Ultimately it was oil wealth that allowed Gaddafi to buy the loyalty of Libya’s military elite. With control of the military, Gaddafi was able to suppress protest movements with greater ease, and in doing so protract the burgeoning violence erupting in Libya. In Chris Hedges’ Wages of Rebellion: The Moral Imperative of Revolt, Hedges states that “While violence and terrorism are often part of revolutions, the fundamental tool of any successful revolt is the nonviolent conversion of the forces deployed to restore order to the side of the rebels.” In Libya, because of Gaddafi’s vast oil backing, conversion of military forces by rebels was an exceedingly difficult task – revolts have oft been stymied by state militias. For a revolt to be successful, rebel forces must win over the military. Oil often complicates this aim as the incumbent regime has the wealth to buy the military.

What’s more, there is now an ethos of revolution that exists in the world, which will only help to urge on the protestors in Venezuela. Overthrowing despots has become a reality in many countries, not simply just a pipe dream, and that will protract the violence in Venezuela as well.

Today, Libya is a battleground for rival militant factions, a target for regional airstrikes, and a breeding ground for conflict and corruption. By many definitions, Libya has become a failed state. What happened in Libya is occurring today in Venezuela. Maduro has control of the military due to his social capital and immense oil-generated wealth. The military loyalty to Maduro has protracted violence, intensified grievances, and possibly doomed the Venezuelan state.

The criteria for a failed state often consists of issues such as unregulated violence against the government, a government inability to provide public goods and services, a government inability to regulate its borders, a propensity to harbor non-state actors i.e. warlords and terrorists, and a rise in criminal violence and violence against the citizenry by the government. As we enter into the second half of 2017, Venezuela is well on its way to reaching this juncture.

With respect to a remedy, options are few and far between. Venezuela’s departure from the Organization of American States (OAS) has nullified hopes for a diplomatic resolution to the crisis – like in the Middle East, Venezuela felt that the multilateral organization was encroaching on its state sovereignty. This is problematic because the U.S. now has a vested interest in Venezuela – oil, like other commodities, is tied to an international market and if the home of the world’s largest collection of oil reserves fails, the market could be severely affected.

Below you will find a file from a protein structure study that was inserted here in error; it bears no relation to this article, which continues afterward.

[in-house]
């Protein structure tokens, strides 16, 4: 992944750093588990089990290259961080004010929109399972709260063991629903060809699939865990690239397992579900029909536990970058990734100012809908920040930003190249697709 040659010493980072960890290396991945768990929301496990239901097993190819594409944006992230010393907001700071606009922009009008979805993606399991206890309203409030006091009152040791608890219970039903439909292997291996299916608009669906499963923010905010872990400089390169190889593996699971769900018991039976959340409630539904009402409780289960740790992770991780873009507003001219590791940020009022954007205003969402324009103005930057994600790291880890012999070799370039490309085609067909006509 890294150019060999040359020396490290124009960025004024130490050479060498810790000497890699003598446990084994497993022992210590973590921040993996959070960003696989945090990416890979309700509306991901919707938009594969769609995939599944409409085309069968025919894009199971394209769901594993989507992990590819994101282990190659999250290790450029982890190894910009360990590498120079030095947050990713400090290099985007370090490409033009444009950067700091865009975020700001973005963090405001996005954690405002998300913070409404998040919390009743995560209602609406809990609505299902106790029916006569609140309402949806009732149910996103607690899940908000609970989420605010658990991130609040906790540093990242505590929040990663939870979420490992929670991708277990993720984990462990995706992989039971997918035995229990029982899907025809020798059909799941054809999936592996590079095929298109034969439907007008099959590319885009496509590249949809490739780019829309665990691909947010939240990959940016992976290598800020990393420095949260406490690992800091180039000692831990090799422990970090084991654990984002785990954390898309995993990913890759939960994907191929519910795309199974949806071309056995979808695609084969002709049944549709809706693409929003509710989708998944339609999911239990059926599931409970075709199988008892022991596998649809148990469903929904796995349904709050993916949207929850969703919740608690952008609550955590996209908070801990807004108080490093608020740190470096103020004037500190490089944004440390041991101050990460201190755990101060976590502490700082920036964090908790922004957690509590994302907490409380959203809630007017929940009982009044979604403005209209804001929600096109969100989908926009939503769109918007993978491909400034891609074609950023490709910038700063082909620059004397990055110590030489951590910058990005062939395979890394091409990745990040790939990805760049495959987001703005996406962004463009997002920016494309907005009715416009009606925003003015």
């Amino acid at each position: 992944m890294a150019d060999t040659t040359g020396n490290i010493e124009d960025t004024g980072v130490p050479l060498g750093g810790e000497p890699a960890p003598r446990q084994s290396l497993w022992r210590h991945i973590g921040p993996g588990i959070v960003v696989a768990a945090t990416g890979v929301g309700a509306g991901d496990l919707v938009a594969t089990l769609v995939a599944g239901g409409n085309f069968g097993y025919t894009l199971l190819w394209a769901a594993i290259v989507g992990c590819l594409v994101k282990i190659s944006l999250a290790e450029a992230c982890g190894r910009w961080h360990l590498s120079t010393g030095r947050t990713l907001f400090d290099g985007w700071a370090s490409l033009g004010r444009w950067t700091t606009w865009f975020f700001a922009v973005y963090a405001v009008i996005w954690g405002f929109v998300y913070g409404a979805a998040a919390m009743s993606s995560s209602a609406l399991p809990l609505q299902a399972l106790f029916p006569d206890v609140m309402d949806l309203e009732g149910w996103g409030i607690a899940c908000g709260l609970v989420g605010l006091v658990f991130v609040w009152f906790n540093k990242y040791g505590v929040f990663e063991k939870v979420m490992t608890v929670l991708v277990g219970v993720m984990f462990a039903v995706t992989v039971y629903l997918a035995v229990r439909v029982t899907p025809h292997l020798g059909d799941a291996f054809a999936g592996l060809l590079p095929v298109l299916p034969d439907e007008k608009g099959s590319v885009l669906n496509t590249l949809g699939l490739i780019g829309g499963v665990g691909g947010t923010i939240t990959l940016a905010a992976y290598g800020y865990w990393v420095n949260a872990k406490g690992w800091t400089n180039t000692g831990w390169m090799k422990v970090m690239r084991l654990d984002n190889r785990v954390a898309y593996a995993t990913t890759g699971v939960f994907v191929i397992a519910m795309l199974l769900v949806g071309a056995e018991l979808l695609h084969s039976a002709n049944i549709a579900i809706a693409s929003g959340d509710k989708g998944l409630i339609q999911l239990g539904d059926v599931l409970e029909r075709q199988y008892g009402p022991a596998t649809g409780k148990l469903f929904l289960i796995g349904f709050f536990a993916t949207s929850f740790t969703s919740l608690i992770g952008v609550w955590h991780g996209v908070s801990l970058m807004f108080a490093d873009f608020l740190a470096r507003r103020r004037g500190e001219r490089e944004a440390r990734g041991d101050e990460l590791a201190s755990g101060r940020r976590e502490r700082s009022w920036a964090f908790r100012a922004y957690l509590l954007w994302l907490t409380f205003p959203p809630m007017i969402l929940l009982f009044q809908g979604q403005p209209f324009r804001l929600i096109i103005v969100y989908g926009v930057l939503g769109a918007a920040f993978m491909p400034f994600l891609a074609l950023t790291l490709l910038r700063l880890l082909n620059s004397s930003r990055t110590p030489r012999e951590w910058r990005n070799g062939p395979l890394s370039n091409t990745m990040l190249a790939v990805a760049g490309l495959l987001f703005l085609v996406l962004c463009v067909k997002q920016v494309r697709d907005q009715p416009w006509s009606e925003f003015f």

Intervention via sanctions is an option, but rarely do sanctions result in true policy change. What Venezuela needs, at least at the outset, is robust economic reform, and sanctions will likely not provide that.

If Venezuela is resistant to a multilateral aid effort, and sanctions do not promise positive returns, it may stand to reason that Venezuela must figure out these issues on its own. This may be a seminal moment in Venezuelan history, where deep seated issues in Venezuelan society come to the surface, and much needed structural change finally gets done. It seems as though this violence and turmoil is inevitable – with oil (especially in such great quantities) and a move towards democracy comes resistance and uproar.

While Trump has neglected to comment much on the situation in Venezuela, it will be an increasingly important issue to keep tabs on. The effects of the outcome in Venezuela will affect many states both politically and economically.